But the FCA statement said its inquiry had found that two-thirds of the firms pushed into RBS's unit for distressed businesses had in fact been “viable” and that “most of them experienced some form of inappropriate action by RBS". This action included the imposition of heavy fees, mishandling of complaints, inaccurate valuations of properties, and inherent conflicts of interest in the acquisition of customer assets by its own property division, West Register.

    The report found that these “systematic” failings were caused by a conflict between GRG’s “commercial” objectives to boost the bank’s revenues and its professed aim to help turn struggling businesses around. The mistreatment “resulted from a failure on the part of RBS to fully recognise and manage the conflicts of interest inherent in GRG’s twin commercial and turnaround objectives,” the statement said.

    However, the regulator said there was no evidence that the bank had manufactured false reasons to force healthy businesses into GRG with the intention of profiting by distressing them artificially or acquiring their assets. It said the inquiry had concluded that: “In a significant majority of cases, it was likely that inappropriate actions did not result in material financial distress to these customers."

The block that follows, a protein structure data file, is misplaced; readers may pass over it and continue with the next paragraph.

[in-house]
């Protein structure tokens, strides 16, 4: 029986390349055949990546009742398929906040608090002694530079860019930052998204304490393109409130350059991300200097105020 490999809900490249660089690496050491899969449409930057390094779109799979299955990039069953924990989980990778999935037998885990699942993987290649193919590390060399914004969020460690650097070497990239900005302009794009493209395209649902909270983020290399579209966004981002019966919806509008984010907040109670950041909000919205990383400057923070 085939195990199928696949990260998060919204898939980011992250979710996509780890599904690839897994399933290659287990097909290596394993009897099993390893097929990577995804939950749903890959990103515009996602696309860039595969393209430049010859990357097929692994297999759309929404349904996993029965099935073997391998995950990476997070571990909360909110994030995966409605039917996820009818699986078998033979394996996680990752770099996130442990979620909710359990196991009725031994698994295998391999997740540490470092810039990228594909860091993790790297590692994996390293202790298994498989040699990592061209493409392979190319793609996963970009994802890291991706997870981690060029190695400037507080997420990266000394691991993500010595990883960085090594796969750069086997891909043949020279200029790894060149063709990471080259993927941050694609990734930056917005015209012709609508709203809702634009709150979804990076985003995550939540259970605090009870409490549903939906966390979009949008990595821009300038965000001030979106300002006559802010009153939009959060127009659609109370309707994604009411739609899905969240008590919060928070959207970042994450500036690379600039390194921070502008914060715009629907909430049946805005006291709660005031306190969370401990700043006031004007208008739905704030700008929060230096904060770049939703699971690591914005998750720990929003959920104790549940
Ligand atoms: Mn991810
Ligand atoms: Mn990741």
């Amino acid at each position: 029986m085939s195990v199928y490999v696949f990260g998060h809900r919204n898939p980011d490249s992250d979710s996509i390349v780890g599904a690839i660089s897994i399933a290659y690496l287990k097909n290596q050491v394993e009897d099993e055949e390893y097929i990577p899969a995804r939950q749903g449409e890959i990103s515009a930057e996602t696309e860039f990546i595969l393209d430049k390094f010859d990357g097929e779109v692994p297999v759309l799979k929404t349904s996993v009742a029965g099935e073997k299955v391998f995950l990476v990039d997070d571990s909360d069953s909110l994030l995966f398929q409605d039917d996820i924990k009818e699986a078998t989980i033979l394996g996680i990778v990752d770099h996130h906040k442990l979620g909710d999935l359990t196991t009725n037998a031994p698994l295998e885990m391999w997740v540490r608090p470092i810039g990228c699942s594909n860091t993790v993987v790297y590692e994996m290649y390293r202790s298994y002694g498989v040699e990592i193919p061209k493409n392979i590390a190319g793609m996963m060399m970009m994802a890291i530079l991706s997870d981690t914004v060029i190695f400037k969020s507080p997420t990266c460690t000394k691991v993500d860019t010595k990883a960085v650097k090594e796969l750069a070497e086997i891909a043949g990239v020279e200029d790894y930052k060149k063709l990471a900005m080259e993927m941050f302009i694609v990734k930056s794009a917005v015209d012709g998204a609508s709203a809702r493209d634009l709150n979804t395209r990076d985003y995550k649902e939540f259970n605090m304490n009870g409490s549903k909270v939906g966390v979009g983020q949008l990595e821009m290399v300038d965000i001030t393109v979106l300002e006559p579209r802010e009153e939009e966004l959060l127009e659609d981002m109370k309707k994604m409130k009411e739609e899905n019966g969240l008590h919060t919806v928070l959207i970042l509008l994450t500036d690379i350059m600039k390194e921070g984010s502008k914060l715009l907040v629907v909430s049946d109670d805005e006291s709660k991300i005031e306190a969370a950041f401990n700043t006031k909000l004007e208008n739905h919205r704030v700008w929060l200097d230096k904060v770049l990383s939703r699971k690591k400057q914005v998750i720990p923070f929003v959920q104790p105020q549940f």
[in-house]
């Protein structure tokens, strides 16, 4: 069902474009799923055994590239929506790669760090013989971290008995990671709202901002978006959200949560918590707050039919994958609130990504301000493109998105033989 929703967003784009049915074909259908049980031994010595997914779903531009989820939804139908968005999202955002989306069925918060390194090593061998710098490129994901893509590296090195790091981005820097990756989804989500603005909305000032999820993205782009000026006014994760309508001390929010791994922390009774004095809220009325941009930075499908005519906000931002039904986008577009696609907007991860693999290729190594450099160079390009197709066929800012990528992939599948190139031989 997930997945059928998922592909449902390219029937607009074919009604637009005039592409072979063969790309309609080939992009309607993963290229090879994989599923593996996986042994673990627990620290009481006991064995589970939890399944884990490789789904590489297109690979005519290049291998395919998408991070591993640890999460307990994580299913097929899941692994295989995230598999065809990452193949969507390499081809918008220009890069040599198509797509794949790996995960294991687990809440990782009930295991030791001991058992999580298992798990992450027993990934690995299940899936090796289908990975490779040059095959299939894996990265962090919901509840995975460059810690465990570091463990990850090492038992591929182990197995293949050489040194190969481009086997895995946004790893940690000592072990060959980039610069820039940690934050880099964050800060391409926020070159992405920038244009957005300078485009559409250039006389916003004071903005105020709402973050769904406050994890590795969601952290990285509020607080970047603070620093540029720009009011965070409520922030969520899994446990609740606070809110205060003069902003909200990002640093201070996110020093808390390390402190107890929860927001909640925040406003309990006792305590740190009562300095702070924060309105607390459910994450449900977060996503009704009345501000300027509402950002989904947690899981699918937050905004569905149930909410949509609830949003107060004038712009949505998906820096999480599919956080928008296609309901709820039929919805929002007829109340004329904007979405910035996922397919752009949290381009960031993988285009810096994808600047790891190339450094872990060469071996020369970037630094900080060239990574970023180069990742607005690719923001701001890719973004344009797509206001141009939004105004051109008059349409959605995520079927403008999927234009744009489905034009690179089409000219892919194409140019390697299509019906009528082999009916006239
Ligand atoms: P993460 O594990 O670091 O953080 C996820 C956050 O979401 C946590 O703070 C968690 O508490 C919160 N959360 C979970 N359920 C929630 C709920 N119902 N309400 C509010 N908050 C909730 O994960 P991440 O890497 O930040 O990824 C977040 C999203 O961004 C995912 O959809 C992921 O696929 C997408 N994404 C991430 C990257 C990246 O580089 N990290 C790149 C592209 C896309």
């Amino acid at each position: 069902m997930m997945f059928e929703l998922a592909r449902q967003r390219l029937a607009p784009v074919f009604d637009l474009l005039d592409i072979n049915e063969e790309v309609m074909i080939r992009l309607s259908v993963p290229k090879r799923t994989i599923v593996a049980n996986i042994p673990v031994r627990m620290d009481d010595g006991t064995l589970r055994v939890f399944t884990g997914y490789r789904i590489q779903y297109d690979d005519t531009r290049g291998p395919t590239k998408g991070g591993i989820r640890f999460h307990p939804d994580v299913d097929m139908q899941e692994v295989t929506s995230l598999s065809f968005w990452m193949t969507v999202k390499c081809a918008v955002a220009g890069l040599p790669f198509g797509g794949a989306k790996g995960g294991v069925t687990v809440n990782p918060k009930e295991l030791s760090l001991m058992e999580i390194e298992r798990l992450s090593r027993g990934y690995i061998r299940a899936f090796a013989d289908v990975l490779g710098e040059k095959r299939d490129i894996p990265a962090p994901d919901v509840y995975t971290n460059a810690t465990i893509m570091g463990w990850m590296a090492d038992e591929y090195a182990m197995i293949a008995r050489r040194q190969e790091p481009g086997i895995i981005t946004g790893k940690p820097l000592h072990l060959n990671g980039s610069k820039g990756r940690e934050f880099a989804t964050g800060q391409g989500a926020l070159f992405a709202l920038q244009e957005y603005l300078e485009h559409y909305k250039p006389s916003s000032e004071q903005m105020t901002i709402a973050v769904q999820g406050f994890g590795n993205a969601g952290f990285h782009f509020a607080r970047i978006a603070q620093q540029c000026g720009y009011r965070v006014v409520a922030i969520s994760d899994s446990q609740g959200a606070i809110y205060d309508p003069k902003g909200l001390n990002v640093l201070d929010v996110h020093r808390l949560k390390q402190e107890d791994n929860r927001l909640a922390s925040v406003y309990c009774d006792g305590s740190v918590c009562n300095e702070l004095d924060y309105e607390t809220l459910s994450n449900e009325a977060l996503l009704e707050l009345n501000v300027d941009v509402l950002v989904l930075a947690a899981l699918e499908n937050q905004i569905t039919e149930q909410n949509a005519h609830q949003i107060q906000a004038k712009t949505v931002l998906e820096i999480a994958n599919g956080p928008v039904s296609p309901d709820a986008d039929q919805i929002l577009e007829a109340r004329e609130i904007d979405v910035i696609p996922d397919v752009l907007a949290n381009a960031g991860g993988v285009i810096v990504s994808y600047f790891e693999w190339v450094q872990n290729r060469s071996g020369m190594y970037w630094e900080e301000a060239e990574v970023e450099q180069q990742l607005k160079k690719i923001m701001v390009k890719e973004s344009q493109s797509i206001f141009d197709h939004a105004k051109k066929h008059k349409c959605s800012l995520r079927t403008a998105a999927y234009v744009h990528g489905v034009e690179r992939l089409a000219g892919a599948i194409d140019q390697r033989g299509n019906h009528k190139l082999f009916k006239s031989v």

Lawyers and small-business groups said the regulator's claim that small businesses had not been harmed by GRG's unfair fees and asset stripping was "dishonest" and contradicted by internal documents in the leaked RBS Files.

    Nikki Turner, director of the Small and Medium-Sized Enterprise Alliance, said: "This flies in the face of what BuzzFeed News and the BBC uncovered ... It's smoke and mirrors and the FCA have given in again to vested interests. They are not impartial."

    Hayward, of RGL Management, said: "A lot of RBS's internal documents contradict the key findings of the FCA report ... It is a defence of RBS's actions, which left thousands of families destitute through no fault of their own, other than trusting their bank."

    Tomlinson, the former government adviser whose report three years ago triggered the FCA probe, said the regulator's published findings were "very damning" but warned that the proposed compensation scheme "does not address the root of the problem".